Monday, April 9, 2012

Chestnut Top Trail

We moved over to the North Carolina side of Smoky Mountain National Park today and are all set up in Creekwood Farm RV Park.  We haven’t had a chance to check things out very much, but our first impression is that this is going to be a nice place to spend the week while we do some hiking in the Cataloochee area of the Park.

We did one other hike last week which I want to share.  Chestnut Top Trail is one of the premier trails for spring wildflowers.  Since the season seems to be peaking early this year, we were not sure there would be many flowers on Chestnut Top, but didn’t want to just  leave without giving it a check.  Saturday morning, we were tossing around a few possibilities for the day and decided on this hike.  We were not disappointed.
One flowered Cancer Root
The trailhead is at the Townsend “Y”, that fork in the road at the Townsend entrance to the Park where the left goes to Cades Cove and the right fork leads to Sugarlands Visitor Center and the main entrance to the Park near Gatlinburg.  There is a large parking lot, but this is also a very popular spot for swimmers, tubing enthusiasts, and picnickers.  This parking lot fills up quickly.  The trailhead is across the road from the parking lot.
We really didn’t have a plan; just thought we’d walk along to see whatever happened to be there.  Sure enough, many of the early flowers were either gone or past their prime, but there was still plenty to see.  So much, in fact, that it took us 70 minutes to walk up the first half mile.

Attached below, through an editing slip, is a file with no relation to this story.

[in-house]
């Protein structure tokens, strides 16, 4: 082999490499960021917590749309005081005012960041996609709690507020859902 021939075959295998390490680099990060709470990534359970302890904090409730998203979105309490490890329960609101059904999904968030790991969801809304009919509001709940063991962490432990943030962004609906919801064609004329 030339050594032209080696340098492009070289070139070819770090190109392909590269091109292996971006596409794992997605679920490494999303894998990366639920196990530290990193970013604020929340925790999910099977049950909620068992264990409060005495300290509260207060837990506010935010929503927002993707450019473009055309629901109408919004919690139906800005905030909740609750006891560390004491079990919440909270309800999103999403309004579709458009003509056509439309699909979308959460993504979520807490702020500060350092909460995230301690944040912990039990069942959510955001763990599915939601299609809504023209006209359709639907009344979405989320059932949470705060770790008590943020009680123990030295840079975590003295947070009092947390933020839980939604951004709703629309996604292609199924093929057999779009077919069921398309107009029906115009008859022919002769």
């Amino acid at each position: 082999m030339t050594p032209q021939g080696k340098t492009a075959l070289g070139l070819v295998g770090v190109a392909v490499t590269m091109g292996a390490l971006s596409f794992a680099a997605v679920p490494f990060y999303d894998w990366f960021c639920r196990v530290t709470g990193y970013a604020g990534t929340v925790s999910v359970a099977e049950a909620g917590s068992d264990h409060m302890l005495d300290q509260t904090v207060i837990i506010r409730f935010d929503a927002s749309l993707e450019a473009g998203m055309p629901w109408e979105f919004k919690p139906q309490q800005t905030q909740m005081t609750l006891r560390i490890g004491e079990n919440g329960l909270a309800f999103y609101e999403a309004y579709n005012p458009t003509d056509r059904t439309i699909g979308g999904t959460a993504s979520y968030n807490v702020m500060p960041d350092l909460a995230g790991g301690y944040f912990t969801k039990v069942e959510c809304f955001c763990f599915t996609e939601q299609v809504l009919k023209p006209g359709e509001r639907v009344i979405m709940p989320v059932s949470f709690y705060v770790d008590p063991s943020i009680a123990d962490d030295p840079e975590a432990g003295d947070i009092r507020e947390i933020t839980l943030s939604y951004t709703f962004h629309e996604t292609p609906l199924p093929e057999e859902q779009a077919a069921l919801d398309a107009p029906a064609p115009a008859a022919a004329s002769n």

This trail is all uphill from the road to the top of Chestnut Top then a slight down then a bump before it goes slightly down to Schoolhouse Gap.  The first half mile gains a thousand feet and is the steepest section of the entire 4.25 mile trail.  The early flowers may have been gone, but we saw plenty of False Solomon’s Seal, Solomon’s Seal, a few Dwarf Crested Iris, Phacelia, stonecrop, and even a couple Little Brown Jugs.
I can't believe Mountain Laurel is starting to bloom already
After the first half mile the flowers thinned out considerably and we were able to pick up our pace a little bit.  It was a beautiful day to be outside and there were several others along the trail, as well.  The trees are pretty much in full leaf at this elevation, so there weren’t any spectacular views from the trail until we got closer to the top.  As the trail comes around to the other side of the mountain, we were rewarded with some great views of the ridge which is the state line between Tennessee and North Carolina.  The Appalachian Trail runs along that ridge.
State line on top of that ridge.  That may be Thunderhead, I'm not sure
By the time we got hungry we were near the top of Chestnut Top.  We found a flat spot beside the trail which worked well for our lunch break.

The highlight of the day came shortly after we left our lunch spot.  Two pink Lady Slippers were in bloom just off the edge of the trail.  They were in an area open to views of the ridge beyond so I guess we were looking at that and missed the Lady Slippers on our way up.  That pretty much made our day.

Since we had stopped to examine every blooming thing on our way up, we didn’t bother with that on our way down and the return trip moved along much faster.

Not all flowers bloom in the spring and there’ll be something to see all during the summer, but there’s no time quite as magnificent as spring.

Tomorrow will be a little orientation and sightseeing in Waynesville, North Carolina.

That’s it for today.  Thanks for tagging along.

1 comment:

  1. What a nice Lady Slipper! I liked the mountain laurel also. :)